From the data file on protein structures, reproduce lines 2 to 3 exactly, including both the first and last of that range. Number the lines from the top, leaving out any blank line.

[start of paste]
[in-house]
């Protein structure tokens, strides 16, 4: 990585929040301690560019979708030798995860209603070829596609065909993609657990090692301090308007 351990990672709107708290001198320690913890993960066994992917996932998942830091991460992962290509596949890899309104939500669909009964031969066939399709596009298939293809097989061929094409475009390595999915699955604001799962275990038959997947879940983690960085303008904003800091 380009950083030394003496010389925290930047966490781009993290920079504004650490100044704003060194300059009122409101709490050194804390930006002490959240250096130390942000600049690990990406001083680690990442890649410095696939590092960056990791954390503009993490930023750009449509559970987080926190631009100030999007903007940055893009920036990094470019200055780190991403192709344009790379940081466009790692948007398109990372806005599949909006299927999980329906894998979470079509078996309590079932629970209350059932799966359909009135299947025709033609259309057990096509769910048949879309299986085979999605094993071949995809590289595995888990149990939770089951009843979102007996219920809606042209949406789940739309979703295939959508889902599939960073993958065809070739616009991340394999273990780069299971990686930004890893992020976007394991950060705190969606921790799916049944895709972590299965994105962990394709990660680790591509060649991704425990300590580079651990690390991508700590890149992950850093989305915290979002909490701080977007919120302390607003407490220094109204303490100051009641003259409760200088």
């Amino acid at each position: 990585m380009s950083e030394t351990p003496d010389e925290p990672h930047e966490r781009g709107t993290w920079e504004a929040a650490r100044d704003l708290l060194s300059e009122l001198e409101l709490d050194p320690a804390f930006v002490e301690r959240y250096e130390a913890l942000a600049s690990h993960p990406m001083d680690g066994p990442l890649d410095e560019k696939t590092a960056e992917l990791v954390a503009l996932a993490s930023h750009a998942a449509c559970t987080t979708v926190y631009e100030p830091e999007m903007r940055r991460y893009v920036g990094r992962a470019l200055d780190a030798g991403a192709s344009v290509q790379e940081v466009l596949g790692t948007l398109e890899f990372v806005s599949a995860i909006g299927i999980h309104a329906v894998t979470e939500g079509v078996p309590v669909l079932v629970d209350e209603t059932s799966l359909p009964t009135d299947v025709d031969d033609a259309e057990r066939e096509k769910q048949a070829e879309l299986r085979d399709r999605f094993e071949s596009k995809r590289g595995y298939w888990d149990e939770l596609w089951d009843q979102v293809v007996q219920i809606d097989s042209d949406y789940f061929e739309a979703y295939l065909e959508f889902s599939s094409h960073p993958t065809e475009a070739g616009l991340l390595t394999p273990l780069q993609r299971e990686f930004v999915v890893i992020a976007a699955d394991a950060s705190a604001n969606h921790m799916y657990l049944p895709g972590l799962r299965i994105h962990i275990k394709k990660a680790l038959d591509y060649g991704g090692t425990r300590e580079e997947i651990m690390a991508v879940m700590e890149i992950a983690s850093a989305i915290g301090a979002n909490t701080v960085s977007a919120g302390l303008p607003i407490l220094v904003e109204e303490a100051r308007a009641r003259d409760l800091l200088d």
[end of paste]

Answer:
């Protein structure tokens, strides 16, 4: 990585929040301690560019979708030798995860209603070829596609065909993609657990090692301090308007 351990990672709107708290001198320690913890993960066994992917996932998942830091991460992962290509596949890899309104939500669909009964031969066939399709596009298939293809097989061929094409475009390595999915699955604001799962275990038959997947879940983690960085303008904003800091 380009950083030394003496010389925290930047966490781009993290920079504004650490100044704003060194300059009122409101709490050194804390930006002490959240250096130390942000600049690990990406001083680690990442890649410095696939590092960056990791954390503009993490930023750009449509559970987080926190631009100030999007903007940055893009920036990094470019200055780190991403192709344009790379940081466009790692948007398109990372806005599949909006299927999980329906894998979470079509078996309590079932629970209350059932799966359909009135299947025709033609259309057990096509769910048949879309299986085979999605094993071949995809590289595995888990149990939770089951009843979102007996219920809606042209949406789940739309979703295939959508889902599939960073993958065809070739616009991340394999273990780069299971990686930004890893992020976007394991950060705190969606921790799916049944895709972590299965994105962990394709990660680790591509060649991704425990300590580079651990690390991508700590890149992950850093989305915290979002909490701080977007919120302390607003407490220094109204303490100051009641003259409760200088």
């Amino acid at each position: 990585m380009s950083e030394t351990p003496d010389e925290p990672h930047e966490r781009g709107t993290w920079e504004a929040a650490r100044d704003l708290l060194s300059e009122l001198e409101l709490d050194p320690a804390f930006v002490e301690r959240y250096e130390a913890l942000a600049s690990h993960p990406m001083d680690g066994p990442l890649d410095e560019k696939t590092a960056e992917l990791v954390a503009l996932a993490s930023h750009a998942a449509c559970t987080t979708v926190y631009e100030p830091e999007m903007r940055r991460y893009v920036g990094r992962a470019l200055d780190a030798g991403a192709s344009v290509q790379e940081v466009l596949g790692t948007l398109e890899f990372v806005s599949a995860i909006g299927i999980h309104a329906v894998t979470e939500g079509v078996p309590v669909l079932v629970d209350e209603t059932s799966l359909p009964t009135d299947v025709d031969d033609a259309e057990r066939e096509k769910q048949a070829e879309l299986r085979d399709r999605f094993e071949s596009k995809r590289g595995y298939w888990d149990e939770l596609w089951d009843q979102v293809v007996q219920i809606d097989s042209d949406y789940f061929e739309a979703y295939l065909e959508f889902s599939s094409h960073p993958t065809e475009a070739g616009l991340l390595t394999p273990l780069q993609r299971e990686f930004v999915v890893i992020a976007a699955d394991a950060s705190a604001n969606h921790m799916y657990l049944p895709g972590l799962r299965i994105h962990i275990k394709k990660a680790l038959d591509y060649g991704g090692t425990r300590e580079e997947i651990m690390a991508v879940m700590e890149i992950a983690s850093a989305i915290g301090a979002n909490t701080v960085s977007a919120g302390l303008p607003i407490l220094v904003e109204e303490a100051r308007a009641r003259d409760l800091l200088d």